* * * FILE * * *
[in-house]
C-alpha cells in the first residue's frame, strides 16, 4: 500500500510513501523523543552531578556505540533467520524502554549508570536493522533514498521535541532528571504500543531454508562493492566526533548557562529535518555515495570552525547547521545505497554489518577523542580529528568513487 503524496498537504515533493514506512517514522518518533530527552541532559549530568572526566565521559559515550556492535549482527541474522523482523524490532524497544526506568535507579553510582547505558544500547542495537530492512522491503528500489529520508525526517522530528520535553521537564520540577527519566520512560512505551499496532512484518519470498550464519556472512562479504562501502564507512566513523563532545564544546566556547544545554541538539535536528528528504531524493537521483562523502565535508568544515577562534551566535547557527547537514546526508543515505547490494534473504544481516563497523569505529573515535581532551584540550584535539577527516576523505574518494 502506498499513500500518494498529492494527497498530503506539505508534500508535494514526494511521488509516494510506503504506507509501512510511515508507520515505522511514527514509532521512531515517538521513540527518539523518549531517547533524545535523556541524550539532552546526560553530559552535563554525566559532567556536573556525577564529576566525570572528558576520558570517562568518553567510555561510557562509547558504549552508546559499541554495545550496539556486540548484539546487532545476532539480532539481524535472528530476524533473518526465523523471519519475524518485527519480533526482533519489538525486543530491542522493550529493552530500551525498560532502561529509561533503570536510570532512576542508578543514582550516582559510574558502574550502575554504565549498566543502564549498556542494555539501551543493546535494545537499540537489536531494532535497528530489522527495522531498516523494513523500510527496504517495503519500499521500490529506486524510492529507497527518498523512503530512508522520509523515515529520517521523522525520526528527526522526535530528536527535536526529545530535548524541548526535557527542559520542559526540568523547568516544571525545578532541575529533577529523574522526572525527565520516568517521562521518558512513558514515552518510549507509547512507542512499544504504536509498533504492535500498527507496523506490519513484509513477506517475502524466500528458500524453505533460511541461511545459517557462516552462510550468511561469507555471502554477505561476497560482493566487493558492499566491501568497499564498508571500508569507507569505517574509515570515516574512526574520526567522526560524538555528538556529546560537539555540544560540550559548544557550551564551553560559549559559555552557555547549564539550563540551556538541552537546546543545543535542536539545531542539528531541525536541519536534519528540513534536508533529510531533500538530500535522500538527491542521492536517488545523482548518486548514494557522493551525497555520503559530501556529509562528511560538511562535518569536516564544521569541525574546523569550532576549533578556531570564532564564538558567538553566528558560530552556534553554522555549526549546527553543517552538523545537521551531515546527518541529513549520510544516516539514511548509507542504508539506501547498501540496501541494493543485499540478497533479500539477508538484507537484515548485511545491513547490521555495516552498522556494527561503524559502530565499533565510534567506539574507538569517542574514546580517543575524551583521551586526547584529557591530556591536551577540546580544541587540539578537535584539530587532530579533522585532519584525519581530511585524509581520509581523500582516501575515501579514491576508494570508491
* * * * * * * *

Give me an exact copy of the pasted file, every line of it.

[in-house]
C-alpha cells in the first residue's frame, strides 16, 4: 500500500510513501523523543552531578556505540533467520524502554549508570536493522533514498521535541532528571504500543531454508562493492566526533548557562529535518555515495570552525547547521545505497554489518577523542580529528568513487 503524496498537504515533493514506512517514522518518533530527552541532559549530568572526566565521559559515550556492535549482527541474522523482523524490532524497544526506568535507579553510582547505558544500547542495537530492512522491503528500489529520508525526517522530528520535553521537564520540577527519566520512560512505551499496532512484518519470498550464519556472512562479504562501502564507512566513523563532545564544546566556547544545554541538539535536528528528504531524493537521483562523502565535508568544515577562534551566535547557527547537514546526508543515505547490494534473504544481516563497523569505529573515535581532551584540550584535539577527516576523505574518494 502506498499513500500518494498529492494527497498530503506539505508534500508535494514526494511521488509516494510506503504506507509501512510511515508507520515505522511514527514509532521512531515517538521513540527518539523518549531517547533524545535523556541524550539532552546526560553530559552535563554525566559532567556536573556525577564529576566525570572528558576520558570517562568518553567510555561510557562509547558504549552508546559499541554495545550496539556486540548484539546487532545476532539480532539481524535472528530476524533473518526465523523471519519475524518485527519480533526482533519489538525486543530491542522493550529493552530500551525498560532502561529509561533503570536510570532512576542508578543514582550516582559510574558502574550502575554504565549498566543502564549498556542494555539501551543493546535494545537499540537489536531494532535497528530489522527495522531498516523494513523500510527496504517495503519500499521500490529506486524510492529507497527518498523512503530512508522520509523515515529520517521523522525520526528527526522526535530528536527535536526529545530535548524541548526535557527542559520542559526540568523547568516544571525545578532541575529533577529523574522526572525527565520516568517521562521518558512513558514515552518510549507509547512507542512499544504504536509498533504492535500498527507496523506490519513484509513477506517475502524466500528458500524453505533460511541461511545459517557462516552462510550468511561469507555471502554477505561476497560482493566487493558492499566491501568497499564498508571500508569507507569505517574509515570515516574512526574520526567522526560524538555528538556529546560537539555540544560540550559548544557550551564551553560559549559559555552557555547549564539550563540551556538541552537546546543545543535542536539545531542539528531541525536541519536534519528540513534536508533529510531533500538530500535522500538527491542521492536517488545523482548518486548514494557522493551525497555520503559530501556529509562528511560538511562535518569536516564544521569541525574546523569550532576549533578556531570564532564564538558567538553566528558560530552556534553554522555549526549546527553543517552538523545537521551531515546527518541529513549520510544516516539514511548509507542504508539506501547498501540496501541494493543485499540478497533479500539477508538484507537484515548485511545491513547490521555495516552498522556494527561503524559502530565499533565510534567506539574507538569517542574514546580517543575524551583521551586526547584529557591530556591536551577540546580544541587540539578537535584539530587532530579533522585532519584525519581530511585524509581520509581523500582516501575515501579514491576508494570508491